- Associated Press - Thursday, November 20, 2014

BLOOMINGTON, Ill. (AP) — A more than 80-year-old monoplane popular with children at the McLean County Museum of History will soon be getting a new home.

The historic, single-seat 1932 Tilbury Flash was disassembled this week and prepared for storage. The plane is being displaced because the portion of the museum it occupied is being transformed into a new Route 66-themed visitor center. It will eventually be moved for display at the Central Illinois Regional Airport in Bloomington.

Aviation enthusiast Don O’Neall was tasked with readying the plane for the move. He told The (Bloomington) Pantagraph (https://bit.ly/1uWl7Ua ) although it’s sad the plane is leaving the museum, it will be shared with an entirely new audience at the airport.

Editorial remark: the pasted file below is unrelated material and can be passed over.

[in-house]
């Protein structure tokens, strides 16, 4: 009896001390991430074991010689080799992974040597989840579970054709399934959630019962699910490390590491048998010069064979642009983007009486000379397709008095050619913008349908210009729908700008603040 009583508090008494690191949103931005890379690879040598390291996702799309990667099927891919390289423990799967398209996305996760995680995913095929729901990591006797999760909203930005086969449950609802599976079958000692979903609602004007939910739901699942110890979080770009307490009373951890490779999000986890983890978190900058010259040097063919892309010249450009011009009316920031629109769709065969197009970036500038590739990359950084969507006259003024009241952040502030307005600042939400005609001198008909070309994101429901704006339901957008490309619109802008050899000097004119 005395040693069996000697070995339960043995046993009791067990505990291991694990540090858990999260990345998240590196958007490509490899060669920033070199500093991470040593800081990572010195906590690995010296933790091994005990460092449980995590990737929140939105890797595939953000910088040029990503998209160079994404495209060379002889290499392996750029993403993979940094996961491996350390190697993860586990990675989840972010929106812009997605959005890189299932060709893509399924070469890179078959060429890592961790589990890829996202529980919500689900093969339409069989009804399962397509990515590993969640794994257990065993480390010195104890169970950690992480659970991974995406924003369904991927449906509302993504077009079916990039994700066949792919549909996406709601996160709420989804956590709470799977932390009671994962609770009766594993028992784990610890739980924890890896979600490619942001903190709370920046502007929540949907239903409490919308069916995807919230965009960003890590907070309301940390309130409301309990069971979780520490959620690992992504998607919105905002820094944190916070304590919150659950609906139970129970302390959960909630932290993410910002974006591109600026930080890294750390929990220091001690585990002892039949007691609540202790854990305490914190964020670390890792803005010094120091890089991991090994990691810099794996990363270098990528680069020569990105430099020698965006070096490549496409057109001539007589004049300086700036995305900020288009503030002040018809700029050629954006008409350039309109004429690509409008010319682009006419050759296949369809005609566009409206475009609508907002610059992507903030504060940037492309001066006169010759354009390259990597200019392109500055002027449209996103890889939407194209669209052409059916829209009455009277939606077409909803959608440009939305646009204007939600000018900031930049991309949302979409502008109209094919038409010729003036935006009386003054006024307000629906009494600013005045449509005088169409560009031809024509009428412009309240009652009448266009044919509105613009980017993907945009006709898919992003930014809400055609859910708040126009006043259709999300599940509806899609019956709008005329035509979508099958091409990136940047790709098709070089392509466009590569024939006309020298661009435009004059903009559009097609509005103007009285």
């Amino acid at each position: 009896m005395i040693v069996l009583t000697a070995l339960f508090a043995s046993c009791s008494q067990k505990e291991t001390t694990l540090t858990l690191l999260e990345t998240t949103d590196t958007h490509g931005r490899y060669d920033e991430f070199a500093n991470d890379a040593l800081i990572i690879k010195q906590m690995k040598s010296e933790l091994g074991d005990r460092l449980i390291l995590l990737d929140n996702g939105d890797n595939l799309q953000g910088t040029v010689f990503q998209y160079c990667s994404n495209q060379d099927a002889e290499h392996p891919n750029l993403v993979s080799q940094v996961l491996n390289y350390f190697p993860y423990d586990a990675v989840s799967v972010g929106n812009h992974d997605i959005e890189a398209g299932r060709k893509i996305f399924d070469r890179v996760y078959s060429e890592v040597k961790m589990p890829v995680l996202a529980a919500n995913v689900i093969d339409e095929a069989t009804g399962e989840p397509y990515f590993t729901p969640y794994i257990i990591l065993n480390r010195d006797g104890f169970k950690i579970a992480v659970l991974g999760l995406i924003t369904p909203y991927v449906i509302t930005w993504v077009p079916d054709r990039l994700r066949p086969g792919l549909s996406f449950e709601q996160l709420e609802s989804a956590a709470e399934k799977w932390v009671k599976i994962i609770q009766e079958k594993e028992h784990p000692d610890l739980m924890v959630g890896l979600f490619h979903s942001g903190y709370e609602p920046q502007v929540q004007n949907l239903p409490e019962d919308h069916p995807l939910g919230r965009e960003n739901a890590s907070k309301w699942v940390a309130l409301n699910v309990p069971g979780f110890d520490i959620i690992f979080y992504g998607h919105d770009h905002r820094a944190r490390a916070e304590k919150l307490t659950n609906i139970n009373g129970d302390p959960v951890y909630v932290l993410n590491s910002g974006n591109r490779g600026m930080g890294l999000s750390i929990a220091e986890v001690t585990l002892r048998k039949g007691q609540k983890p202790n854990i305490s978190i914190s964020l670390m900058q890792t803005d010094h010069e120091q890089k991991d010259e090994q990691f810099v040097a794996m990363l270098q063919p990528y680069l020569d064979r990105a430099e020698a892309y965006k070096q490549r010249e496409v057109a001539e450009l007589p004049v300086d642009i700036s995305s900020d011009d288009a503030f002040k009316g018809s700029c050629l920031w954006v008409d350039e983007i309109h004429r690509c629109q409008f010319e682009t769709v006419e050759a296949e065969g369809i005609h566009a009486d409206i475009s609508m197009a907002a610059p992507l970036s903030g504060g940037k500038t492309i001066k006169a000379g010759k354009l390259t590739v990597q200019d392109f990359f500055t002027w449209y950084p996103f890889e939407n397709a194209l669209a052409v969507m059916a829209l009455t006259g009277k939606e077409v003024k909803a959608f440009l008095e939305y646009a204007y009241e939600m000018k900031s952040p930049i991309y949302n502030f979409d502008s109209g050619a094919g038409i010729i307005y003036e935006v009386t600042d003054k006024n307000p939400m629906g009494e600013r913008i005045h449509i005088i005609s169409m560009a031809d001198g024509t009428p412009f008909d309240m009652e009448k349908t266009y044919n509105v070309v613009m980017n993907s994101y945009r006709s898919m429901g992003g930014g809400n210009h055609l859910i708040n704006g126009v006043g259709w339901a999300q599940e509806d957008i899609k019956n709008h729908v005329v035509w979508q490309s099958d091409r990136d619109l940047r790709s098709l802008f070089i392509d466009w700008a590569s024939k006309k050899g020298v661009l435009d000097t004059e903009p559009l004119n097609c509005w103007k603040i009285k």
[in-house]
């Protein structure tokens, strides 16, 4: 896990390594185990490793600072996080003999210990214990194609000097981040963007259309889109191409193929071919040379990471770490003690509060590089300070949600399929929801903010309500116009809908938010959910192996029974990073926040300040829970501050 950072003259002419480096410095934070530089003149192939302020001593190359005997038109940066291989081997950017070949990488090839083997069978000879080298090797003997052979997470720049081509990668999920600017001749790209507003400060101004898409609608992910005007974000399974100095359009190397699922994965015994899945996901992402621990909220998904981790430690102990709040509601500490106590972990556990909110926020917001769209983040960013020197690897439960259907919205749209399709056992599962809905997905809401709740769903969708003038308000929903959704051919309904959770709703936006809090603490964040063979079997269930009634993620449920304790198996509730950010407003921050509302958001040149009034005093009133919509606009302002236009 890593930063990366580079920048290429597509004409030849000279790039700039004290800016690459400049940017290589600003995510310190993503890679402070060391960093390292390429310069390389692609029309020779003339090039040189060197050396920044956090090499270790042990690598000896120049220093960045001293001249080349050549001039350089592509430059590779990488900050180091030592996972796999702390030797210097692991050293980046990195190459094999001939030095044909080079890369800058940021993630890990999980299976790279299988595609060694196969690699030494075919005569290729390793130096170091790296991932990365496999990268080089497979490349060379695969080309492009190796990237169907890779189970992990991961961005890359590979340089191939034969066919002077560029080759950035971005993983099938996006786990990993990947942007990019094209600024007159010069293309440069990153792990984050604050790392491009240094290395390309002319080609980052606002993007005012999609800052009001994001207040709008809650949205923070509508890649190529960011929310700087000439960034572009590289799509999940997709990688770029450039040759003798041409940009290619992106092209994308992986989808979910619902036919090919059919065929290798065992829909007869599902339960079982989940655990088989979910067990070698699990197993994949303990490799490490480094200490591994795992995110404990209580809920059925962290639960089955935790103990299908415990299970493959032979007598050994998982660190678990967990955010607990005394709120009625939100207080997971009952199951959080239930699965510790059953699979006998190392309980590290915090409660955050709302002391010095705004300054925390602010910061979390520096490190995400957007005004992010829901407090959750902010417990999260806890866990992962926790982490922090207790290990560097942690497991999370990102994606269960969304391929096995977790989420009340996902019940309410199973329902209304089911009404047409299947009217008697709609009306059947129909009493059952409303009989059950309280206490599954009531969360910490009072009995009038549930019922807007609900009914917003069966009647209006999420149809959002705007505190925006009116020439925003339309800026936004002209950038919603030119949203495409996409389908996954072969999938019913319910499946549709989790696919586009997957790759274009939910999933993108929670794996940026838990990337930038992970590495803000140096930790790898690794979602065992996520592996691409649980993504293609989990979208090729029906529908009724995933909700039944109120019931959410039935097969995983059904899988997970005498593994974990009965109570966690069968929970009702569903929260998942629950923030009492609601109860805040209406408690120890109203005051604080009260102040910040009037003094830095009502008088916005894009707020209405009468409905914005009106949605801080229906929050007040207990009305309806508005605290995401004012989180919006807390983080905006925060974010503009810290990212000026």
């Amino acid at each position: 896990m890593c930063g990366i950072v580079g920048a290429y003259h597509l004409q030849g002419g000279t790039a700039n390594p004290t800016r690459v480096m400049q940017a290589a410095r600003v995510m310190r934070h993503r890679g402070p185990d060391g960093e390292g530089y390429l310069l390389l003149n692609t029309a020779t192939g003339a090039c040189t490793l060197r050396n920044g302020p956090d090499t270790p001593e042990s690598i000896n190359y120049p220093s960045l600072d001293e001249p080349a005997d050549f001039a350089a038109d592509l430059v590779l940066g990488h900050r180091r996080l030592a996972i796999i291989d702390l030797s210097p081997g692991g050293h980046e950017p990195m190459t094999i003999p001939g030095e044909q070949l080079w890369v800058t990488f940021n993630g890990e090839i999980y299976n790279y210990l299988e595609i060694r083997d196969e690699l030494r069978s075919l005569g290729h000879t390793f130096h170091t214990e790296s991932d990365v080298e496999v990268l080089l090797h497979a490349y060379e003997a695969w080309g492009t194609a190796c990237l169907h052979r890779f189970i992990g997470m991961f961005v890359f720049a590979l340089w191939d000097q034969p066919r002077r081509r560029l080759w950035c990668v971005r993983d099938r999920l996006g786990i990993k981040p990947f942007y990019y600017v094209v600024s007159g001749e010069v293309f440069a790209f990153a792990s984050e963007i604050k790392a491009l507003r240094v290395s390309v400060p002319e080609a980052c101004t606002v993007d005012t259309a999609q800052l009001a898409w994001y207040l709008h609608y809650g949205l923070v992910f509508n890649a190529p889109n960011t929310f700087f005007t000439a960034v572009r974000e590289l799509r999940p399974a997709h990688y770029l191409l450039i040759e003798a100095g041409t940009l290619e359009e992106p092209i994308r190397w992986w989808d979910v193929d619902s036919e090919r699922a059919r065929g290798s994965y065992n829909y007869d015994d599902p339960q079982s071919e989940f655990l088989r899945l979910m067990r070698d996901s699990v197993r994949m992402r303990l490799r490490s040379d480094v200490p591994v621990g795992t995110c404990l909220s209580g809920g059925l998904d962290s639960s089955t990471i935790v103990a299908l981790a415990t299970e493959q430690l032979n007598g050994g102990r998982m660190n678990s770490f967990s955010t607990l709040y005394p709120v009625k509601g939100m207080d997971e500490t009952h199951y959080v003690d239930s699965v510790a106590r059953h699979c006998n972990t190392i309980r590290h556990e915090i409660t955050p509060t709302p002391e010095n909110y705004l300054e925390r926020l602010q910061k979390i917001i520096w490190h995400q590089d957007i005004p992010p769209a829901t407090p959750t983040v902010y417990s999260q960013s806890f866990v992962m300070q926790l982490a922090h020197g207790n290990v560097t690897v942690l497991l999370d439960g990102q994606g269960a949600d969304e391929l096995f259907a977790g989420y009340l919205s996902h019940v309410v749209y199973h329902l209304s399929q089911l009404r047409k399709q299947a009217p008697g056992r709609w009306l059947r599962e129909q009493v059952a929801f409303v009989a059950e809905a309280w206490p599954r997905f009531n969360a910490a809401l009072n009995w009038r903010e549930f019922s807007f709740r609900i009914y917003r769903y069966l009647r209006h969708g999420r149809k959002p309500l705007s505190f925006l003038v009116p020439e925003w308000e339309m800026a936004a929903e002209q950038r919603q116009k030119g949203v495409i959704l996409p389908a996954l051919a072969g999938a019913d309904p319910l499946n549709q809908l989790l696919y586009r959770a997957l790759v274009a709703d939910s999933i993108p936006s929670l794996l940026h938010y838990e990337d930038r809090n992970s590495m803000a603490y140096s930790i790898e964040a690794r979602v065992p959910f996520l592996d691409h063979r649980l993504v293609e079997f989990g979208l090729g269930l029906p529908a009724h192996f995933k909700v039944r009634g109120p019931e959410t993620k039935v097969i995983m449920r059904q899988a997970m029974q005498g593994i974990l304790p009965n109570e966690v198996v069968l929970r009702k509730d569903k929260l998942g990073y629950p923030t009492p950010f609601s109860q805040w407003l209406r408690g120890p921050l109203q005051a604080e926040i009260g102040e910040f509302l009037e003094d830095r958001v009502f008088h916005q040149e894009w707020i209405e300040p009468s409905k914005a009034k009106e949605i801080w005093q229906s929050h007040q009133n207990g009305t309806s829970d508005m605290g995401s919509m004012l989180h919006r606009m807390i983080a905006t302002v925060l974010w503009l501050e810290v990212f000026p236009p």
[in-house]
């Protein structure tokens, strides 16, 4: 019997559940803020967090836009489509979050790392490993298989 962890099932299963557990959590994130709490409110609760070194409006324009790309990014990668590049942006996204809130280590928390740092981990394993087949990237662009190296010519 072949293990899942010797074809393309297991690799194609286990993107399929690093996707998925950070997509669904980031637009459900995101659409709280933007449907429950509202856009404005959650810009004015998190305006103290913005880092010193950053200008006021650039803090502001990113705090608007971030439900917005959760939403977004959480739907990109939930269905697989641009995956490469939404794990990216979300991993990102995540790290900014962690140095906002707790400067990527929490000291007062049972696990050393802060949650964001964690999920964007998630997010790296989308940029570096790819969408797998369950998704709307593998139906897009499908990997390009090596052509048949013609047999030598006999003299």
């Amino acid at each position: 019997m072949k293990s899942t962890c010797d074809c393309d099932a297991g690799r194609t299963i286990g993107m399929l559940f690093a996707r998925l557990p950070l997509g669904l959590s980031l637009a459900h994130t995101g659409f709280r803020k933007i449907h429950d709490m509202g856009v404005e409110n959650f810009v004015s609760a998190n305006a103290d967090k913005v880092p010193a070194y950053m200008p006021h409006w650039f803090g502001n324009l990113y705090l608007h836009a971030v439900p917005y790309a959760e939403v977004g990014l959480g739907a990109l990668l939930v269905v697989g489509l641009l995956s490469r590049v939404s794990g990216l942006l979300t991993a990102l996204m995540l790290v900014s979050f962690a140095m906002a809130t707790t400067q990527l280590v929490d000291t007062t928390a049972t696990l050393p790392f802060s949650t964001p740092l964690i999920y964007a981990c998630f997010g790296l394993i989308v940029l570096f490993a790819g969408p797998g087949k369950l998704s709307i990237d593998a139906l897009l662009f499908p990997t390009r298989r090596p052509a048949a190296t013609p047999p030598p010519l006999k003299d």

“Kids love this plane,” O’Neall said. “But the great thing is that a lot of people are still going to be able to see this at its new location and our goal is to promote aviation and a whole new generation of children will be able to look at a great piece of our local history.”

The tiny but fast airplane is painted bright orange and blue. It once recorded speeds of 115 mph, setting a world speed record for the smallest class of plane. It even flew in and won aircraft racing competitions.



The plane was built by Owen Tilbury and Cecil Fundy and flown by Art Carnahan.

“We’re going to miss it,” said museum curator Susan Hartzold. “It is one of the more popular exhibits, especially for the kids. We are sad to see it go. But we also understand that it is going to be seen by a lot more people and so we can live with that.”

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Information from: The Pantagraph, https://www.pantagraph.com

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